Flashcards in 3 - Water, pH, pK and buffers Deck (29)
4 Important properties of water
Remarkable solvent properties
Role as biochemical reactant
What type of geometry does water have
Why is water a dipole? Why type of bond does this make between H and O?
Water is a dipole because its negative and positive charge are separate and this makes the bonds polar.
What elements can hydrogen form HYDROGEN BONDS with?
Oxygen, nitrogen and fluorine
What two characteristics do hydrogen bonds have
electrostatic (opposite charges) and covalent (electron sharing) properties
Bonds ranked by strength (4)
Van der Waals forces
Hydrogen Bonds (weakest)
Noncovalent interactions are electrostatic, list two noncovalent interactions.
Van der Waals forces and ionic interactions. Hydrogen bonds are mixed covalent and electrostatic.
A Van der Waal force occurs between what three types of dipoles?
How many hydrogen bonds can a single water molecule form with other water molecules?
4, although this usually only occurs in ice
What two characteristics help maintain an organism's internal temperature? How?
High heat of fusion and high heat of vaporization
These properties are due to waters abundance in organisms.
What are solvation shells?
shells of solvent molecules that form around a solute species. With water, a hydration shell is formed around ions.
What is the name for water surrounded molecules that have nonpolar tails sticking into core and polar head sticking into water?
Micelles, amphipathic molecules form micelles when mixed with water.
What is the role of turgor pressure in plants
It allows them to grow by using osmotic pressure
What is Kw at standard conditions?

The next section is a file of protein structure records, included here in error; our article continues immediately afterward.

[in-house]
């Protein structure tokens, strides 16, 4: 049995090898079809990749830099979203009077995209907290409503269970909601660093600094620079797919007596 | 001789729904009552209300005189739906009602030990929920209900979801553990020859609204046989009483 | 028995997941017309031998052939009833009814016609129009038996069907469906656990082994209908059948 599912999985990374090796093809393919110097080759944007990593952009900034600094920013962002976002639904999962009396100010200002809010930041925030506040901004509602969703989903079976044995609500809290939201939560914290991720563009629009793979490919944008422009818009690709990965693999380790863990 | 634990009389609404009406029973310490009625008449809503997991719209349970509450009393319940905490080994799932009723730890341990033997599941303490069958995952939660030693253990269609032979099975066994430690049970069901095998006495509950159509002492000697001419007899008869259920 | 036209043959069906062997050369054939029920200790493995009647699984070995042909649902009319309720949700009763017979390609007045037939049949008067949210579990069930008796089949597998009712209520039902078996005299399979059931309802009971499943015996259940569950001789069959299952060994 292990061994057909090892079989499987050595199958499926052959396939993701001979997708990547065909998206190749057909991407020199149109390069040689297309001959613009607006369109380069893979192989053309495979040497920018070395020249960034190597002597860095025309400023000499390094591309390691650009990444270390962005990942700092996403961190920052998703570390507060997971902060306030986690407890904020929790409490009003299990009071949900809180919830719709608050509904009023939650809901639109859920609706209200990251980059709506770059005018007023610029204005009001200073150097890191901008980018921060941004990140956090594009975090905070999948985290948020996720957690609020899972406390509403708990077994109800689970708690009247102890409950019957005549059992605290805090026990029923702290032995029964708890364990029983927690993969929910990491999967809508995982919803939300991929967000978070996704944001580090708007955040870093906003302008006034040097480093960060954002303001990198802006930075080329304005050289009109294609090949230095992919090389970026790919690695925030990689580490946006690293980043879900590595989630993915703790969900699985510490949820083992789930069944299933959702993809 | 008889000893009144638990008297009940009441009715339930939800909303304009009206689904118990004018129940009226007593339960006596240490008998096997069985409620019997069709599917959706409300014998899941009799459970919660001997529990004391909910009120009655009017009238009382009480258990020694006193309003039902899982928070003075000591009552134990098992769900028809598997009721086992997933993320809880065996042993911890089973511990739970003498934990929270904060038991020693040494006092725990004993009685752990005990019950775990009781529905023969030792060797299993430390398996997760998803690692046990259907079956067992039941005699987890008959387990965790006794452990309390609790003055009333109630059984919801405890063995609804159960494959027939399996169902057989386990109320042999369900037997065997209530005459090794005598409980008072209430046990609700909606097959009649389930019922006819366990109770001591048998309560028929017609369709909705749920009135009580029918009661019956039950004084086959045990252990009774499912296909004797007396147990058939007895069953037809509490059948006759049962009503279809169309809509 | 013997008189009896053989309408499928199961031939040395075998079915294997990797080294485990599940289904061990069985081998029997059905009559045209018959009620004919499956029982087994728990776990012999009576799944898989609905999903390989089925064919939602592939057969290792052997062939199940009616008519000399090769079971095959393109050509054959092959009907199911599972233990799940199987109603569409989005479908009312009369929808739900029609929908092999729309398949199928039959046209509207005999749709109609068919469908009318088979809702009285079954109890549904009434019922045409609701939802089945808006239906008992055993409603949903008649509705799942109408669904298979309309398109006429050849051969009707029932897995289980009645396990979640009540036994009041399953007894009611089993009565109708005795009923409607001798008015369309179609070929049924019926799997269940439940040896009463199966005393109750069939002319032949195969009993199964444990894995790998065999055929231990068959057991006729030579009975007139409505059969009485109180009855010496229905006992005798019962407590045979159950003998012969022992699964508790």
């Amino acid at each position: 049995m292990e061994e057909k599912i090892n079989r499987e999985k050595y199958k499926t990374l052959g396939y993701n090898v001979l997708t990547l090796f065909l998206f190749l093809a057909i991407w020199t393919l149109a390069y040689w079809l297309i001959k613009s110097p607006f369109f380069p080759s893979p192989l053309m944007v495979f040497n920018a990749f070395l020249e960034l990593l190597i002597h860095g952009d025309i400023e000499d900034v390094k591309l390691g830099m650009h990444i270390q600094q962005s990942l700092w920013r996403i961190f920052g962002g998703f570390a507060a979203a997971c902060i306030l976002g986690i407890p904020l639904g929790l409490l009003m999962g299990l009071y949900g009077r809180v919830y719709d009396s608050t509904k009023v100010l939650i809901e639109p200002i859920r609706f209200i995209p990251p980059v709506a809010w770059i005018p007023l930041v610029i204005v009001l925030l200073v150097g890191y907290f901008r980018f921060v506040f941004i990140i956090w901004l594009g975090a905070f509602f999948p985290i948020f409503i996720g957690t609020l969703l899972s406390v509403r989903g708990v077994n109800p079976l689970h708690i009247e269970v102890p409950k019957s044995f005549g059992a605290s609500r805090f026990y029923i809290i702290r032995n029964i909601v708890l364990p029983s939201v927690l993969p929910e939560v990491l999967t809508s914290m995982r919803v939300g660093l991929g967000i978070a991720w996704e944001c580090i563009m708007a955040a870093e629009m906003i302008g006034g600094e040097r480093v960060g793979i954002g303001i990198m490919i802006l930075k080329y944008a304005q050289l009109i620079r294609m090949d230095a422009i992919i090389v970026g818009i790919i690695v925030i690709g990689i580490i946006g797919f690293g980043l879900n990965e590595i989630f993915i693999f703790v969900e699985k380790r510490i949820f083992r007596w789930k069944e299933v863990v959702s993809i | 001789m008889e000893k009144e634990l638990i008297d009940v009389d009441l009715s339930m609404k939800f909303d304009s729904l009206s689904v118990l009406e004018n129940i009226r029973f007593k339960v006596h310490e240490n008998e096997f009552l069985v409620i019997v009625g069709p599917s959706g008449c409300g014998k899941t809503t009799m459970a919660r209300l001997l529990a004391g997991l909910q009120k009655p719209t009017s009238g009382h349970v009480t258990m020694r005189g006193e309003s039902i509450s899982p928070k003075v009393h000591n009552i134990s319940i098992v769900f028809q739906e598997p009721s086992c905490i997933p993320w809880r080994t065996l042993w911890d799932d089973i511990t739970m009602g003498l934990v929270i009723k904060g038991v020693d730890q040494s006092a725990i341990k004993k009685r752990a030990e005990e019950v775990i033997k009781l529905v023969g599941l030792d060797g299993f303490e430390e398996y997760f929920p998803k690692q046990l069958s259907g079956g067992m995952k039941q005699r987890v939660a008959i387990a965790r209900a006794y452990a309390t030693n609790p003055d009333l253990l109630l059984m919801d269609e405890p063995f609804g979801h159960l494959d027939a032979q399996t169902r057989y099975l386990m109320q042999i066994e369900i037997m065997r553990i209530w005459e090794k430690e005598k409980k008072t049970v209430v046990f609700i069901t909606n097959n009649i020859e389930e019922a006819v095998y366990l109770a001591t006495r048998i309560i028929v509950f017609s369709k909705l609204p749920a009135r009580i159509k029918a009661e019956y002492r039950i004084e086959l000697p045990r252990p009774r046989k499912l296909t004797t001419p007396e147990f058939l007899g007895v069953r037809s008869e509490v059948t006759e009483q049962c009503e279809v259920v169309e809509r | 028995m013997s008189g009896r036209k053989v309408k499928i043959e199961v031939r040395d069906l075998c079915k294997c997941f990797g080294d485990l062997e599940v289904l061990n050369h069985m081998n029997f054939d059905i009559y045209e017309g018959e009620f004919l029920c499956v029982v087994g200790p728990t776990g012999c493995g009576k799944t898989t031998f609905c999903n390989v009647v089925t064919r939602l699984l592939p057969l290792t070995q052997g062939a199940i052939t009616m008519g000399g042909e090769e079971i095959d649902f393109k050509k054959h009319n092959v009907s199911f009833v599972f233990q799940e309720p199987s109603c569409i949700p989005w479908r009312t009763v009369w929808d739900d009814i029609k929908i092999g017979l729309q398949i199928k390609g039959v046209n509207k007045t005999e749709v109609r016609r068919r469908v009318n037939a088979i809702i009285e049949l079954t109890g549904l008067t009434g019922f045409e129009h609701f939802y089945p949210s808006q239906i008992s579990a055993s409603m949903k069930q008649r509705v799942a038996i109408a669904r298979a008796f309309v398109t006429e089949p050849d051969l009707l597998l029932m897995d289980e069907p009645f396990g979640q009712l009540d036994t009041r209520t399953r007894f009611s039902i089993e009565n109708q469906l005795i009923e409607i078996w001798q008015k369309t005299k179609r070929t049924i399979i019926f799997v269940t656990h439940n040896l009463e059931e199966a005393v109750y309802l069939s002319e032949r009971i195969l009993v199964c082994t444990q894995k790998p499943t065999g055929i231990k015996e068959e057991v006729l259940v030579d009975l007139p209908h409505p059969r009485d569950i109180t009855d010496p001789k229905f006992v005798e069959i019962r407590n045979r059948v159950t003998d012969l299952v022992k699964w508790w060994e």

1x10^-14. This is temperature dependent, and therefore pH is temp dependent as well
What is the equation for pH?
pH = -log[H+]
What is the equation for pKa?
What is Ka
The acid dissociation constant.
What is acidosis and alkalosis
Certain diseases that can cause changes in pH that can be disastrous
What do buffers do?
By following Le Chatelier's principle buffers establish an equliibrium between buffers components. They shift the equilibrium in the direction that relieves stress
What does the Henderson-Hasselbalch Equation show? And what is it?
Establishes the relationship between the pH and pKa for selecting a buffer.
pH = pKa + log([A-]/[HA])
What is the enzyme responsible for bicarbonate buffer in the blood?
What is phosphate buffer for?
Important buffer for intracellular fluids
Can proteins act as buffers? If they can, what is an example?
Proteins are a significant source of buffering capacity (hemoglobin)
When does water have a maximum number of hydrogen bonds formed? (eg. what state is it in)
When water has frozen into ice. It has an open, less dense structure as ice.
What gives cytoplasm the properties of a gel? What is an advantage of this property?
It is a colloidal (evenly dispersed particles throughout)
Transition from gel to sol is important in cell movement. Converting an edge to sol makes the cell 'flow' that way.
What type of force stabilizes the hydrophobic effect?
van der Waals interactions
What is osmotic pressure?
The pressure required to stop the net flow of water across the membrane. It depends on solute concentration.
What is osmosis?
The diffusion of water across a membrane. Because it is water, it flows to where the concentration gradient is lesser than where it came from.